29. A lighting and electronic system for attachment to garments, wearing apparel, and accessories, comprising: at least two housing portions with cavities for electronic components interconnected with electrical conductors, said conductors having stress relief components at said interconnections.
30. The system of
31. A lighting and electronic system for attachment to garments, wearing apparel, and accessories, comprising: at least two interconnected housing portions for lighting and electronic components, said housing portions including potting material to insulate said components.
This application is a Continuation-in-Part of applications Ser. No. 10/766,709 filed Jan. 27, 2004, and Ser. No. 11/432,466 filed May 10, 2006 by the applicant herein and priority is claimed from the earliest filing dates of these patent applications.
This invention relates to lighting structures for attachment to garments such as shoes, jackets and other clothing. Such garments have enjoyed significant commercial success, particularly in footwear. Lighted footwear is shown in the following U.S. Patents:
U.S. Pat. No. 5,477,435 MODULE TO PROVIDE LIGHT WITH INTERMITTENT MOVEMENT, Dec. 19, 1995, now REISSUE Patent RE 37,220, Jan. 12, 2001;
U.S. Pat. No. 5,732,486;
U.S. Pat. No. 5,649,755;
U.S. Pat. No. 5,882,110;
U.S. Pat. No. 6,017,128 FOOTWEAR WITH FLASHING LIGHTS, Jan. 25, 2000;
and in the above-referenced co-pending U.S. patent applications Ser. Nos. 10/776,709 and 11/432,466.
Lighted shoes may utilize one or more LEDs which may be turned on by a motion sensitive switch. One such switch utilized a coil spring having one end secured to, for example, one track of an integrated circuit, and having its other end suspended over a separate conductor track. Motion of the shoe caused the spring to bounce up and down, making multiple contacts with the separate conductor track. Each such contact caused one or more LEDs to be momentarily illuminated. Such spring-type switches are shown in U.S. Pat. No. 6,238,056 SPRING MOUNTED LIGHT, May 29, 2001; U.S. Pat. No. 5,550,721 MOTION SENSITIVE LIGHT AND BATTERY ASSEMBLY SWITCHED ON AND OFF BY THE OSCILLATION OF A HELICAL SPRING, Aug. 27, 1996; and U.S. Pat. No. 7,044,618 MOTION SENSITIVE LIGHT AND BATTERY ASSEMBLY SWITCHED ON AND OFF BY THE OSCILLATION OF A HELICAL SPRING, May 16, 2006; and U.S. Pat. No. 5,559,721.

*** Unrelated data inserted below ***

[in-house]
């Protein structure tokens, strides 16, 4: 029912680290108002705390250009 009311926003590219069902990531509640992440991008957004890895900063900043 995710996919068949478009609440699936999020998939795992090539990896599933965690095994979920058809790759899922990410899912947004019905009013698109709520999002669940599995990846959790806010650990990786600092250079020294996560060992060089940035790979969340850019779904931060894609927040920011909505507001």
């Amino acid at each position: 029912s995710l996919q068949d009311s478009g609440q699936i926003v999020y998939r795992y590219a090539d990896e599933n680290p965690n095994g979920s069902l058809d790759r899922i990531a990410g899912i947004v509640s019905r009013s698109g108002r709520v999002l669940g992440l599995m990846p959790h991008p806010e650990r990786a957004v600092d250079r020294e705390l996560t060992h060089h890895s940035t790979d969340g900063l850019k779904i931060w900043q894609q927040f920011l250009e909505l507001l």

The electrical circuit for controlling one or more LEDs connected to a battery requires, for enhanced visual effects, one or more batteries, a control circuit, usually on a circuit board, a switch, and one or more LEDs. When the battery, switch and circuit board assembly are connected together as a unit, the unit becomes somewhat bulky, e.g., one inch by three-eighths inch by one inch. This is an important factor, particularly when the light system is attached to clothing such as jackets or trousers where the battery is expected to have a useful life which may be equivalent to the life of the clothing itself. Other embodiments include timing and lighting control circuits to provide certain patterns of light flashes, which may add to the volume of the system.